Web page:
LUP Public Hearing Committee Reports Back to Board

Today, the Board of Governors Community Planning Committee will be meeting to discuss the report from the Public Hearing Committee on the Land Use Plan amendments. (At least, they’ll be meeting publicly about it. They’ve likely already held a private meeting where everything has already been decided upon.) The 114-page package is a compilation of a number of documents:

  • A Summary of the Public Hearing and recommendations based on feedback at the hearing
  • Minutes of the public hearing
  • Revised amendments to the LUP
  • A document outlining how C&CP considered feedback throughout the process
  • The results of a telephone survey about the LUP amendments
  • A listing of materials to be submitted to Minister Stephanie Cadieux
  • Proposed, revised, terms of reference for a UTown@UBC Advisory Committee

In a nutshell, no noticeable changes were made to the LUP amendments as a result of the public hearing, despite an overwhelming expression of dissatisfaction with various aspects of the plan. Presumably, this inaction falls under BOG’s “Strong Governance” mandate for the process. In fact, the most significant change to the LUP comes not as a result of any feedback given by any member of the public, but rather by UBC’s lawyers, who recommended the addition of the following:

“If a portion of this Land Use Plan is held to be invalid by a Court of competent jurisdiction, then the invalid portion must be severed and the remainder of this Land Use Plan is deemed to have been adopted by the minister, in accordance with the Municipalities Enabling and Validating Act (No.3), Part 10-2010, without the severed section, subsection, paragraph, subparagraph, clause or phrase.”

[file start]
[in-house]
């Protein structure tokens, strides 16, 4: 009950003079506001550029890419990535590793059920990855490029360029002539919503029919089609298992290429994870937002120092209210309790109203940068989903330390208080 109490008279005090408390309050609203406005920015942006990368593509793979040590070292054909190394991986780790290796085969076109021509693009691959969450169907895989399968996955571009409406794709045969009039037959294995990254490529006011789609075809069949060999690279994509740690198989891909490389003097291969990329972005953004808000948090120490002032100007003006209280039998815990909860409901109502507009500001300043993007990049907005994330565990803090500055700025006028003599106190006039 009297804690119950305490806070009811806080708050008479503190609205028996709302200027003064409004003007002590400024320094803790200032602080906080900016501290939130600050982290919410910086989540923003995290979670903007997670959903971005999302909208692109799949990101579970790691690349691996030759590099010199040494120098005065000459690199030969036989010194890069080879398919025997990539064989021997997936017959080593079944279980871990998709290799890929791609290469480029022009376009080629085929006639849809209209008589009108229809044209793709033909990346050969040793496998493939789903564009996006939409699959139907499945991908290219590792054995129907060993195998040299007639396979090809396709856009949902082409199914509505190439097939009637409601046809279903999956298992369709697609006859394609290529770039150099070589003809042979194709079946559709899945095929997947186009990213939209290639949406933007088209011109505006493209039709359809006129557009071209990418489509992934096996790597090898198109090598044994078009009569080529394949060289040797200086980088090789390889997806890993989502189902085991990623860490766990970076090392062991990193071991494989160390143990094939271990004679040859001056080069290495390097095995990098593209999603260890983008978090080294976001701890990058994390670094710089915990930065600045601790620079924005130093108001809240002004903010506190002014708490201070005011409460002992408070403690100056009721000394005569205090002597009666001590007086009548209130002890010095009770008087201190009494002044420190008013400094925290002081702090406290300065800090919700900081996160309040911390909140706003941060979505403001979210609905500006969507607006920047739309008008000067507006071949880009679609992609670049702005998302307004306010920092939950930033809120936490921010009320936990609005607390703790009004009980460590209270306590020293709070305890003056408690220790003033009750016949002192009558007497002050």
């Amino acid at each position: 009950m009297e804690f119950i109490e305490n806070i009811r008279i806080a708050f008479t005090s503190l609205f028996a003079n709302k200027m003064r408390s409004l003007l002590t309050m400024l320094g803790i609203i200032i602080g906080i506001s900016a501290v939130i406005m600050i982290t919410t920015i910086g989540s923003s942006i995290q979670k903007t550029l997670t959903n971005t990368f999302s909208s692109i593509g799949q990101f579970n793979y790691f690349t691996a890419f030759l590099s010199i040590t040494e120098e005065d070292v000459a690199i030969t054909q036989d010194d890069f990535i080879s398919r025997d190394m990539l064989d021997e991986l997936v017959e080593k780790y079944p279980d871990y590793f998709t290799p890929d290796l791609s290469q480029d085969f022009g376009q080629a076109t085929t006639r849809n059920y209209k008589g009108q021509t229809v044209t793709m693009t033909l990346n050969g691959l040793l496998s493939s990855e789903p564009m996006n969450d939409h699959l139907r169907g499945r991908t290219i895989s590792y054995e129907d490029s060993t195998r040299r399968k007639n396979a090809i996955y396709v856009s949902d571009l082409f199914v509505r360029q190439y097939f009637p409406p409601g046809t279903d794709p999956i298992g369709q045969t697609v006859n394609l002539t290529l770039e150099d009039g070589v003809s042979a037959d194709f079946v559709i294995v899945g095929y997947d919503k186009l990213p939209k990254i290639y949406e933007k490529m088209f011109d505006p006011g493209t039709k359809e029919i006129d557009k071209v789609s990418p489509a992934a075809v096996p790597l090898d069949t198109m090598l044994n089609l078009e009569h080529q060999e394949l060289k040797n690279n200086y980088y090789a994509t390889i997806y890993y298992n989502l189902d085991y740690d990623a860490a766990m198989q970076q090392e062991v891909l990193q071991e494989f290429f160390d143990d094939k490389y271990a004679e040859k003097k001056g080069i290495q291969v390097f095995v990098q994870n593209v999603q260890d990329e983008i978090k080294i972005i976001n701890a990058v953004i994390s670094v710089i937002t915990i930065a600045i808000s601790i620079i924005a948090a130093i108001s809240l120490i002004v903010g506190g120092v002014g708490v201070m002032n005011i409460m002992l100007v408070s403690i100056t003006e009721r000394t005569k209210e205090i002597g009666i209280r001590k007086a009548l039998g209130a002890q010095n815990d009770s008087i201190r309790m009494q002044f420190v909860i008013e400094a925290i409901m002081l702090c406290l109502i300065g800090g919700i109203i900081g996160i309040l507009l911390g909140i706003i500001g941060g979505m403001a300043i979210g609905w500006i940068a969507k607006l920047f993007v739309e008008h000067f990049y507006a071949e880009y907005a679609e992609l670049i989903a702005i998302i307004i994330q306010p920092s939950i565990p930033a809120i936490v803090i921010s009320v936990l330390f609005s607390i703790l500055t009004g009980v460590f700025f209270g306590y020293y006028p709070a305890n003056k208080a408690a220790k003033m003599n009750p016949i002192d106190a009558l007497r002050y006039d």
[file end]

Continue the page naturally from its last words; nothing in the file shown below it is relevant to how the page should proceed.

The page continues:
It’s a way to protect themselves in case someone was motivated enough to challenge the questionable aspects of the amendments in court. The assignment of 28,800 m2 of housing to Gage South and the redesignation of a “future housing reserve” area in South Campus to “neighbourhood housing” would be examples of things that could be subject to judicial review. Rather than taking public feedback and making modifications that are responsive to community concerns, the instinct, as always, is to take no meaningful action while strengthening ways to deflect criticism. Here’s the response to the various issues raised in the public hearing.

Gage South

One word. That’s what the change to the Gage South proposal entailed.

One word.

“Should the area not be used for neighbourhood housing, the housing allocated to this area, approximately 28800 square metres in building(s) of six storeys, will may be transferred to another part of campus.

Of the 33 unique speakers at the public hearing, 15 were students. All 15 said that “area under review” was inadequate for an area in the university’s academic core and that the requirement to transfer density posed numerous problems.

Granted, the public hearing committee did not have the authority to change the “Area Under Review” designation. But it did have the authority to remove the entire clause above or at the very least to revise the inaccurate figure of 28,800 m2 of housing assigned to the area. Removing the whole clause would have had the same effect – it would say nothing about density transfer either way – while committing the university to approach the review process in good faith and with an open mind. By leaving it in, even with the change that the density transfer would no longer be required it’s still positioning the density transfer issue as the primary concern of the review, prioritized above determining what would be most suitable use for the area.